Impact Lab


Subscribe Now to Our Free Email Newsletter
November 25th, 2020 at 10:56 am

New approach to circuit compression could deliver real-world quantum computers years ahead of schedule

1BA0DCF4-06D5-4946-A23B-C054CF21F722

Compression of a circuit that has an initial volume of 882 using the proposed method. The reduced circuit has a volume of 420, less than half its original volume.

A major technical challenge for any practical, real-world quantum computer comes from the need for a large number of physical qubits to deal with errors that accumulate during computation. Such quantum error correction is resource-intensive and computationally time-consuming. But researchers have found an effective software method that enables significant compression of quantum circuits, relaxing the demands placed on hardware development.

Quantum computers may still be far from a commercial reality, but what is termed ‘quantum advantage’—the ability of a quantum computer to compute hundreds or thousands of times faster than a classical computer-has indeed been achieved on what are called Noisy Intermediate-Scale Quantum (NISQ) devices in early proof-of-principle experiments.

Continue Reading »

comments Comments Off
November 25th, 2020 at 10:52 am

Honda launching world’s first production car with ‘eyes-off’ self-driving tech by mid 2021

8679A479-891D-4936-A1E2-38AFA12FFA55

Japanese officials approved Honda’s Automated Drive feature to be deployed on the upcoming Honda Legend.

Honda has received regulatory approval from the Japanese Ministry of Land, Infrastructure, Transport, and Tourism (MLIT) to begin selling vehicles equipped with Level 3 autonomous driving, the automaker announced on Wednesday.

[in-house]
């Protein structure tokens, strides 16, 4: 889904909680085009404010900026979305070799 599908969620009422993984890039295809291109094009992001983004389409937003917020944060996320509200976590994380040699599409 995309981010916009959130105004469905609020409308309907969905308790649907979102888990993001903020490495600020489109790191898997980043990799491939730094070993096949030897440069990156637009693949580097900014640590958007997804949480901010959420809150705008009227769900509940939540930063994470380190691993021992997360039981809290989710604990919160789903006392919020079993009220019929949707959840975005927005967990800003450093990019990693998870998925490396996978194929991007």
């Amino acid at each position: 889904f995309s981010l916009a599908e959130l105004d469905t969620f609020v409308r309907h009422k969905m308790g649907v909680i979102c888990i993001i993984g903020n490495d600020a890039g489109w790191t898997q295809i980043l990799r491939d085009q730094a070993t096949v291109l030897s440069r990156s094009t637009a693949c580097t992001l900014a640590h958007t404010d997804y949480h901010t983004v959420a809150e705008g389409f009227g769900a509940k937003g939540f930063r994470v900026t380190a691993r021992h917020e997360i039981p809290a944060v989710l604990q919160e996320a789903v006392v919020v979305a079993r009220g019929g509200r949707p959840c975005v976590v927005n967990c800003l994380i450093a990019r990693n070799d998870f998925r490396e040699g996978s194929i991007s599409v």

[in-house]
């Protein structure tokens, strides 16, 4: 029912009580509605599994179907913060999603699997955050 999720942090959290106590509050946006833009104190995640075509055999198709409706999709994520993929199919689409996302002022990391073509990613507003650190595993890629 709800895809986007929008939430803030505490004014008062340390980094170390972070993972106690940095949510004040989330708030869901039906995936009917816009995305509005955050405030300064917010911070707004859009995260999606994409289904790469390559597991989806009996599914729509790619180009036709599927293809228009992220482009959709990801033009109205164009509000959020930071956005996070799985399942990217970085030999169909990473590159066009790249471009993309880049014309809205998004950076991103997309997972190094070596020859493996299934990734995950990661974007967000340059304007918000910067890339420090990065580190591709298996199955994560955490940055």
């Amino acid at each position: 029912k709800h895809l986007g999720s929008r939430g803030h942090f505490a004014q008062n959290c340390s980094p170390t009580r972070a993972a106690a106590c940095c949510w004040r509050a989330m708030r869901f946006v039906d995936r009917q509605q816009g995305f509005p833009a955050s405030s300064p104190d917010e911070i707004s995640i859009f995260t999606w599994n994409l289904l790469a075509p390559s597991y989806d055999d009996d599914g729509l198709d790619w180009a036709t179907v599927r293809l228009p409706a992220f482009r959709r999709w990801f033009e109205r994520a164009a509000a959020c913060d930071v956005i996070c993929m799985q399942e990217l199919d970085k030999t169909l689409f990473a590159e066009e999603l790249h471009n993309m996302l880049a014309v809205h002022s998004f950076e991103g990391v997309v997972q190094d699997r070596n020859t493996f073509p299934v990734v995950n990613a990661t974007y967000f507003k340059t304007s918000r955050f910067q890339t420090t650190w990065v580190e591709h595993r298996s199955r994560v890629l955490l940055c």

In a press release, Honda highlighted that it would begin the sale of the Honda Legend equipped with its all-new “Traffic Jam Pilot” feature by the end of the company’s fiscal year (March 31, 2021). The feature is reportedly similar to GM’s Super Cruise and Ford’s Active Drive Assist in the sense that all road conditions must be perfect before Traffic Jam Pilot can be activated.

However, unlike the current domestic offerings where the driver is still technically in control of the vehicle, SAE J3016 defines Level 3 as a vehicle-operated functionality while engaged.

Continue Reading »

comments Comments Off
November 25th, 2020 at 10:48 am

Quantum sensors could let autonomous cars ‘see’ around corners

414D2E82-9FC2-40C1-BE97-D13018845410

High-precision metrology based on the peculiarities of the subatomic world

Quantum computers get all the hype, but quantum sensors could be equally transformative, enabling autonomous vehicles that can “see” around corners, underwater navigation systems, early-warning systems for volcanic activity and earthquakes, and portable scanners that monitor a person’s brain activity during daily life.

Quantum sensors reach extreme levels of precision by exploiting the quantum nature of matter—using the difference between, for example, electrons in different energy states as a base unit. Atomic clocks illustrate this principle. The world time standard is based on the fact that electrons in cesium 133 atoms complete a specific transition 9,192,631,770 times a second; this is the oscillation that other clocks are tuned against. Other quantum sensors use atomic transitions to detect minuscule changes in motion and tiny differences in gravitational, electric and magnetic fields.